In the world of architecture, where budgets generally have no role to play when it comes to agency and project presentations, this catalogue is a statement. Simple monochrome, unobtrusive format, cheap paper and nothing much of a cover. The only colour is on the spine, sprayed red. Look, the book seems to be trying to say, this isn’t about the packaging, it’s about the contents.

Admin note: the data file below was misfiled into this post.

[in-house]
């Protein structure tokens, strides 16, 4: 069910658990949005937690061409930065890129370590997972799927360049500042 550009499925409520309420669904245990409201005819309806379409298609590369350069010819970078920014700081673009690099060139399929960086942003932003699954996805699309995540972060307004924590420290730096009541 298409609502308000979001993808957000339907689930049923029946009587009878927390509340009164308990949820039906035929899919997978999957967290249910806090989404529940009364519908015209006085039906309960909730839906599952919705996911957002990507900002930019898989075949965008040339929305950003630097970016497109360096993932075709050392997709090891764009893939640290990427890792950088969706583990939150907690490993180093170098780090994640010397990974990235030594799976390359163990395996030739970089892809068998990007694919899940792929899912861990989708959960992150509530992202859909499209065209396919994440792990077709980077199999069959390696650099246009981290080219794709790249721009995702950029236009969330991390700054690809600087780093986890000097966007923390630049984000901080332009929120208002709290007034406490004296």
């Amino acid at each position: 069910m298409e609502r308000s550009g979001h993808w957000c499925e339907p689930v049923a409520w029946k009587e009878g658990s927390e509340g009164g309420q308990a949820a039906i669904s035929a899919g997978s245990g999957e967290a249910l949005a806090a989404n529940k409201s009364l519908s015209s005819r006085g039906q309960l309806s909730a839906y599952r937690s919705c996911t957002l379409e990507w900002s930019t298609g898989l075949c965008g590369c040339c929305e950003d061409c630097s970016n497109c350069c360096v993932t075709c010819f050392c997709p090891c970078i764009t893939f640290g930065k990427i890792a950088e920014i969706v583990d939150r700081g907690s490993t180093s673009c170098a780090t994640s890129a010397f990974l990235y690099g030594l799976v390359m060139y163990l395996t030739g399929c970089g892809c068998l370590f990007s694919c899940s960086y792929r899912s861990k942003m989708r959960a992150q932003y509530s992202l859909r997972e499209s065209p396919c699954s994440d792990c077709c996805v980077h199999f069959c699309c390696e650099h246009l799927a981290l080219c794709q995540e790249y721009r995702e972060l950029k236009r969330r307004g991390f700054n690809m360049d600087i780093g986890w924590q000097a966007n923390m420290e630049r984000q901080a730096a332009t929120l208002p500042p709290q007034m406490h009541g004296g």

The design research and the process of making were two important themes in the graduation plan and this catalogue is the result. Once inside, one soon comes across the layeredness that expresses the complexity of the graduation assignment. An attempt has been made to make everything three-dimensional on a flat surface. The twelve candidates have been photographed in impossible poses, folded up in a square made of planks; under the photos there is curious, illegible typography: more form than type. The nine letters of the word bouwkunst (architecture) have been photographed as if from the air and then used as illustration on the cover and an intermezzo between the various projects. The real three-dimensional work has been arranged clearly and instructively. The pleasure derived from its making is what this book was designed to express, and it has succeeded wonderfully with simple resources. It is rich without being showy.